Junk Junk Everywhere, Even in Space

02 Sep 2016

Is your room full of stuff? Have you ever been told you have too much junk? If this is true, you may need to do a thorough cleaning of your room. But did you know there is lots of stuff floating around in space? This is called “space junk” and it can cause quite a problem. Read on to discover what space junk is all about.

Space junk can be anything that has been left behind in space like an astronaut’s tool or even a glove. It can also be bigger stuff like old engine parts, fuel tanks or even satellites that no longer work.

The Problem With Space Junk

It may not seem like even the tiniest of debris floating around in the vastness of space would be a problem, but it actually can be quite dangerous. Even small space junk (less than 4 inches long or 10cm) travelling at high speeds (which it does in space) can cause huge holes in anything it hits. Dust-sized debris can cause bullet hole-like punctures in anything it collides with in space.


This happened with the Hubble Space Telescope’s solar panels. When these were brought back to Earth in 2002, they were peppered with impact craters up to 8 mm across. Smaller debris can even cause major damage or threaten a spacewalking astronaut. Impacts with larger junk can destroy or disable a spacecraft. This happened in 1996 to the French Cerise spacecraft.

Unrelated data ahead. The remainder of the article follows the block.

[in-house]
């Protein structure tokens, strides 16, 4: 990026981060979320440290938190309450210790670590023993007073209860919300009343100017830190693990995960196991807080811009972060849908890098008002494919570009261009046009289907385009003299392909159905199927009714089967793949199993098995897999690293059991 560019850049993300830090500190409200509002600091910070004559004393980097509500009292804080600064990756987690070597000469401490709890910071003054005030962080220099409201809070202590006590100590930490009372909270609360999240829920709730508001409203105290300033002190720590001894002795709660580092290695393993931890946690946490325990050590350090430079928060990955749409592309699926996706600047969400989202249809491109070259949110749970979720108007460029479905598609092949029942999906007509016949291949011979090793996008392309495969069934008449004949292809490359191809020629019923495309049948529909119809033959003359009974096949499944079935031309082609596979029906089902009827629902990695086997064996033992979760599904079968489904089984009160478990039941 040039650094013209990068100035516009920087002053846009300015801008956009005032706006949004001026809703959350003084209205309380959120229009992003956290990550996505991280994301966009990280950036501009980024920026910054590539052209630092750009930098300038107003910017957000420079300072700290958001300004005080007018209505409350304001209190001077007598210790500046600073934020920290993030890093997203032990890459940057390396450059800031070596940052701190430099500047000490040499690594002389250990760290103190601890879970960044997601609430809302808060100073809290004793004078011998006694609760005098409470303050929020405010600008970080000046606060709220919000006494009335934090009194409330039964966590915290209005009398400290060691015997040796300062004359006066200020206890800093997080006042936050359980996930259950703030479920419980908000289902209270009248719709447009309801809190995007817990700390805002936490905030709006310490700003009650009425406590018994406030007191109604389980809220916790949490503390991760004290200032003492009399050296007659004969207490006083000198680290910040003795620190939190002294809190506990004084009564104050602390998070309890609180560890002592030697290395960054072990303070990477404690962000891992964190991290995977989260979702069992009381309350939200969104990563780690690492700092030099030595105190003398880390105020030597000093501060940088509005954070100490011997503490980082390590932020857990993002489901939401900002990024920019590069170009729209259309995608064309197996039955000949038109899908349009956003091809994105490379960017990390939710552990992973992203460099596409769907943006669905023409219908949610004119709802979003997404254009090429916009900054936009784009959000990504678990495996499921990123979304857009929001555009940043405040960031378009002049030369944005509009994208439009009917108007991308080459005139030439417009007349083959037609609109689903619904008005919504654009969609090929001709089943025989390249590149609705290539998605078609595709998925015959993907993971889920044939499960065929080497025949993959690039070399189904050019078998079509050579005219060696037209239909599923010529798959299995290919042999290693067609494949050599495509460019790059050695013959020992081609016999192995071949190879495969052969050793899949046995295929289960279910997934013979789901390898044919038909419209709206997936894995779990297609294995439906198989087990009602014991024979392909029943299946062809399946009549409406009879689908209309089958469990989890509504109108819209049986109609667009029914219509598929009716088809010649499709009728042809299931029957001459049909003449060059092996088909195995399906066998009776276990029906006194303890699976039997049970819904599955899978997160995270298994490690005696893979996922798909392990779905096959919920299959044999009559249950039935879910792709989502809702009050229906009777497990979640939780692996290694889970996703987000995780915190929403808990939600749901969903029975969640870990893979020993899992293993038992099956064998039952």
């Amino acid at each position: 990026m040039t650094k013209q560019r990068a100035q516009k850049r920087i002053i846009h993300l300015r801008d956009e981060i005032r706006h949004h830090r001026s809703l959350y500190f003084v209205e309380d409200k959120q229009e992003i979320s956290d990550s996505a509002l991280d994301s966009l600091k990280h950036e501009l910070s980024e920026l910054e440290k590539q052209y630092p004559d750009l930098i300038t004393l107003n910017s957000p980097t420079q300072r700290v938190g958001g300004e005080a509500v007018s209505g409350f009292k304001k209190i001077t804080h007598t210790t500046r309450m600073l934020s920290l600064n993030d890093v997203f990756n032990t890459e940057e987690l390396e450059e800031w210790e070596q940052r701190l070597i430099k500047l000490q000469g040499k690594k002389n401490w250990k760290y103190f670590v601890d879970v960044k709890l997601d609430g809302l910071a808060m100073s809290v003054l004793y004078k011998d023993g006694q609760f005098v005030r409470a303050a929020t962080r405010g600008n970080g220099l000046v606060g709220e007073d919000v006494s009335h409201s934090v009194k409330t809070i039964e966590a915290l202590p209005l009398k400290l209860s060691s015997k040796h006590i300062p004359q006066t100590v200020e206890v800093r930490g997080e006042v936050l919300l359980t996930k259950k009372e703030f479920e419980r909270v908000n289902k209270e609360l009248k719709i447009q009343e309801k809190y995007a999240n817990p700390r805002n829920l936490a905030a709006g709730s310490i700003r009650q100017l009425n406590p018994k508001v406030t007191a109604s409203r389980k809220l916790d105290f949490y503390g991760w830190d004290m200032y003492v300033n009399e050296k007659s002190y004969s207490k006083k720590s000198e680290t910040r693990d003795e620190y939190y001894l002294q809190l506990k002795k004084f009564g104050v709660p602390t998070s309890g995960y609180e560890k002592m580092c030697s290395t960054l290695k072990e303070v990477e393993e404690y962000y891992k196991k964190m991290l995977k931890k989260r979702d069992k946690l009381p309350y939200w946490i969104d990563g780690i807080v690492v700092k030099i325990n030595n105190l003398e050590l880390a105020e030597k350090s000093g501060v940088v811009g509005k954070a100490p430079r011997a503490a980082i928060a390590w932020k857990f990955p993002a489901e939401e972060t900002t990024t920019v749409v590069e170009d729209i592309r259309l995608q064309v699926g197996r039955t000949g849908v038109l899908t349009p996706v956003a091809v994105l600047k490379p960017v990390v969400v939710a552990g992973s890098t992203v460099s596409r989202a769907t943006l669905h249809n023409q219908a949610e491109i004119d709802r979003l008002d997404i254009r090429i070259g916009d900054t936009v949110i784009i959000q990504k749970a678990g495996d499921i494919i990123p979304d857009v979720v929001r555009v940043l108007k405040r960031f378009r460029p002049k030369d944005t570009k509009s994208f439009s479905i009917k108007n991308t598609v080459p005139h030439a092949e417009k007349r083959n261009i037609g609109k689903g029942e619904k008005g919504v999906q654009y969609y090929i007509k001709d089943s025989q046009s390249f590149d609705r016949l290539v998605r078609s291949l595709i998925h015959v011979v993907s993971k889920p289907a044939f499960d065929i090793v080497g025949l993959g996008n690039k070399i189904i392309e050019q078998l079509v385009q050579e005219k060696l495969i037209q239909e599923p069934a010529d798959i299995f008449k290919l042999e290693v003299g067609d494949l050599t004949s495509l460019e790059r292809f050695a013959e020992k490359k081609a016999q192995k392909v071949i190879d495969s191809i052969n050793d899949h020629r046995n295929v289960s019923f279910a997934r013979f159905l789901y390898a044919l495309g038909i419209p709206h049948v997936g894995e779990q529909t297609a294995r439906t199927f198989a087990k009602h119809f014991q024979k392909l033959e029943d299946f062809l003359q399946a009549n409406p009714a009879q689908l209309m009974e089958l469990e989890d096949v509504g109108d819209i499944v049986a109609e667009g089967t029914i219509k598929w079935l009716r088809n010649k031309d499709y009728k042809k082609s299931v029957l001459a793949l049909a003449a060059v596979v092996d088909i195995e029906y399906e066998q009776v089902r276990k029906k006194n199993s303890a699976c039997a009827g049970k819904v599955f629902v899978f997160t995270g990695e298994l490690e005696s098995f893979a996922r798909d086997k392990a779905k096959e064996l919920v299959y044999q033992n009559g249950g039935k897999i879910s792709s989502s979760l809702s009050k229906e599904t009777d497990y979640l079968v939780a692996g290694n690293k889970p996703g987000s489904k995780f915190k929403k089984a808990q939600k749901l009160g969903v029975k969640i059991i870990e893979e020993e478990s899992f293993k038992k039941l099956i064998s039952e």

What’s Being Done?

Telescopes and radar are monitoring more than 12,000 pieces of junk floating around in space today. But there are many millions of pieces that are just too small to be recorded like flecks of paint and dust.

In addition, the European Space Operations Centre (ESOC) watches space debris very closely. It uses a telescope in the Canary Islands measuring 39.4 inches in diameter (100 cm) and a radar system based in Germany. Microscopic debris is also monitored by ESA’s Proba-1 satellite and on the International Space Station.


With this information, the ESOC can let a spacecraft know when it should move away from the path of identified oncoming debris. It also provides early warning of large objects that are about to re-enter the atmosphere.

Unlike stuff in your room or our homes, space junk cannot be recycled and it will not decompose the way it would here on Earth. So there’s not a whole lot that can be done. But with close monitoring, we can be sure we will be kept safe from an old shoe falling from the sky and onto our heads.

Want to learn more about space junk? Watch the interesting video below.